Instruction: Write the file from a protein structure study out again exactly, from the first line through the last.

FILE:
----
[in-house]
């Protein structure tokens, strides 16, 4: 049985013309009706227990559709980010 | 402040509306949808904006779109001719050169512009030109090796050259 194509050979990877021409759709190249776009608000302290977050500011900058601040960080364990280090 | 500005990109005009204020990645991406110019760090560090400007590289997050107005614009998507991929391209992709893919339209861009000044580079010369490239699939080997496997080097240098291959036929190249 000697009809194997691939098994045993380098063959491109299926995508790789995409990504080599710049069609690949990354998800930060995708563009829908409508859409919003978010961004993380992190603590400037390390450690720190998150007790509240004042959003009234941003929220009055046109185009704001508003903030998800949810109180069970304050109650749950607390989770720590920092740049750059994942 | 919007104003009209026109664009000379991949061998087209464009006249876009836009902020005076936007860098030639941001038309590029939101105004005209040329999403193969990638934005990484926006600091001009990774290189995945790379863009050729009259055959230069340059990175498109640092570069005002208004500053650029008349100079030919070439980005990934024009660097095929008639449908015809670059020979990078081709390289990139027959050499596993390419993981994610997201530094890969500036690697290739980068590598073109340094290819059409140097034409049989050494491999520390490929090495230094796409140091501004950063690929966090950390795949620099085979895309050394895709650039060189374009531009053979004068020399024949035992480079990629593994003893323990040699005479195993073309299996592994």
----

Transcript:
[in-house]
């Protein structure tokens, strides 16, 4: 049985013309009706227990559709980010 | 402040509306949808904006779109001719050169512009030109090796050259 194509050979990877021409759709190249776009608000302290977050500011900058601040960080364990280090 | 500005990109005009204020990645991406110019760090560090400007590289997050107005614009998507991929391209992709893919339209861009000044580079010369490239699939080997496997080097240098291959036929190249 000697009809194997691939098994045993380098063959491109299926995508790789995409990504080599710049069609690949990354998800930060995708563009829908409508859409919003978010961004993380992190603590400037390390450690720190998150007790509240004042959003009234941003929220009055046109185009704001508003903030998800949810109180069970304050109650749950607390989770720590920092740049750059994942 | 919007104003009209026109664009000379991949061998087209464009006249876009836009902020005076936007860098030639941001038309590029939101105004005209040329999403193969990638934005990484926006600091001009990774290189995945790379863009050729009259055959230069340059990175498109640092570069005002208004500053650029008349100079030919070439980005990934024009660097095929008639449908015809670059020979990078081709390289990139027959050499596993390419993981994610997201530094890969500036690697290739980068590598073109340094290819059409140097034409049989050494491999520390490929090495230094796409140091501004950063690929966090950390795949620099085979895309050394895709650039060189374009531009053979004068020399024949035992480079990629593994003893323990040699005479195993073309299996592994």